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SOCO Student Media from Colorado State University Pueblo

The Today

SOCO Student Media from Colorado State University Pueblo

The Today

SOCO Student Media from Colorado State University Pueblo

The Today

Music professor enjoys tickling the ivories

 By DaMarkus James

[email protected] 

While playing music may seem like a hobby to some people, Zahari Metchkov appreciates the aspects of music.

Zahari Metchkov, an assistant professor of music and piano theory at CSU-Pueblo.

Metchkov is an assistant professor of music and piano theory at CSU-Pueblo. He has been working at the university since last summer where he instructs applied piano courses, piano literature and piano-related courses, he said. 

A teaching music course, especially music theory, has technical aspect, Metchkov said. “Music theory is the practical, mathematical approach to music. It explains some of the more mechanical aspects of music composition, and in general the elements,” he said.

The piano is a unique instrument that creates distinct sounds, Metchkov said. “But the piano has the ability to be somewhat more of a stand-alone instrument, because of its wide capacity to produce complete musical thought,” he said.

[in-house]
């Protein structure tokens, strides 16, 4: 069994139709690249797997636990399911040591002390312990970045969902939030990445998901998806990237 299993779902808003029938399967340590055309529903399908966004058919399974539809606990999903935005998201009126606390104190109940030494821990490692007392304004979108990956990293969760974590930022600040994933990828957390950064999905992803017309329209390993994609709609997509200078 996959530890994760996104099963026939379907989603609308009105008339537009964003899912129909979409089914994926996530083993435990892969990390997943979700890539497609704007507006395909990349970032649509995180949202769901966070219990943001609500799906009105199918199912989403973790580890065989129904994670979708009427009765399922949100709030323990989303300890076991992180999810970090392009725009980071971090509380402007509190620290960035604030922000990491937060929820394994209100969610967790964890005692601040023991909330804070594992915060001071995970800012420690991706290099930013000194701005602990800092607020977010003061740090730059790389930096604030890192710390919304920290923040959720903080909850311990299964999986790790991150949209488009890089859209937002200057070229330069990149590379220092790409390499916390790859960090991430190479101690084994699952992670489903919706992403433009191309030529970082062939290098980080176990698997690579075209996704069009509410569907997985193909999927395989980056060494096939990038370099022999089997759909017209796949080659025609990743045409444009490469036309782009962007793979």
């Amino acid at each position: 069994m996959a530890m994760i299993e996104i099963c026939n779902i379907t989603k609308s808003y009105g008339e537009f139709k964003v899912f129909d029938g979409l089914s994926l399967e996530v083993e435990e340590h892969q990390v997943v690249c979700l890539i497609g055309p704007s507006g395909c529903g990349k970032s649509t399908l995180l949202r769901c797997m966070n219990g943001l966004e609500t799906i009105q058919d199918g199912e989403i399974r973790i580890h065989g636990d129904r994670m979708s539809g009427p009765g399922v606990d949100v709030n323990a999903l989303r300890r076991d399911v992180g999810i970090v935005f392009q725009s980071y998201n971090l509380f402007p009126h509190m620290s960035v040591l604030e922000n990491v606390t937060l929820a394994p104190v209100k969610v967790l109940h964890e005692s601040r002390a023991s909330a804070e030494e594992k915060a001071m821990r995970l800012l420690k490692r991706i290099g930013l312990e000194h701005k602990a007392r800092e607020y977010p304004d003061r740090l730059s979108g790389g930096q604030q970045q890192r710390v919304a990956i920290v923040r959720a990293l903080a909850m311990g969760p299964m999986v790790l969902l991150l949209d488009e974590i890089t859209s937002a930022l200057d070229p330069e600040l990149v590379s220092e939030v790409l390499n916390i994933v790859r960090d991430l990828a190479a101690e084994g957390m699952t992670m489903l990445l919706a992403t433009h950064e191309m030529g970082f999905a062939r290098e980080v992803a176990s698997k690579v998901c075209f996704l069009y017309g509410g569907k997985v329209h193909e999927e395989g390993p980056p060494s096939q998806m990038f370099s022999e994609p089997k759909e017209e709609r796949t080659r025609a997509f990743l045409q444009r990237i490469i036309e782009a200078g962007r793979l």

Playing music for the first few years of his life was important to him, Metchkov said.

“Perhaps the most important step in my development as a musician was my first couple of years in music, because I lived all my childhood, until I was 18, in Bulgaria,” he said. “I attended a music school that was specifically designed with the curriculum that specializes in the development of classical musicians.”

To gain more experience when he was younger, Metchkov said he played music with other musicians, and took classes specializing in music theory.      

Metchkov started playing the piano at 4 years old in his hometown of Sofia, Bulgaria, he said. The practice he experienced at 4 years old was what helped him gain the experience playing music, Metchkov said.

During his primary education, Metchkov attended the National House of Music “Liubomir Pipkov” in Sofia, he said. He appreciated that the institution taught him a lot on a high level of critical thinking, he said.   

“Basically I would say the formula is like a college for kids, college education for music but on a kid level,” he said jokingly. “I think that was important because that’s not always available in every country.”

When he was 5 or 6 years old, he said that was the point he first experienced the challenges of playing the piano.

In 2008, Metchkov created a CD with an orchestra that consisted of more than 50 people, and containing two concertos and two solo works, he said.

A concerto is, “a musical composition for instruments in which a solo instrument is set off against an orchestral ensemble,” according to the Encyclopedia Britannica.

Recording the compositions with an orchestra was challenging because it took about 40 minutes to record a 10-minute composition, Metchkov said. Additionally, there was not enough time to record one song in half a day, he said.

He also worked the audio engineers produce the CD, Metchkov said, and his knowledge from an audio recording class helped during the production. His help saved a lot of time and he felt rewarded because of it, he said.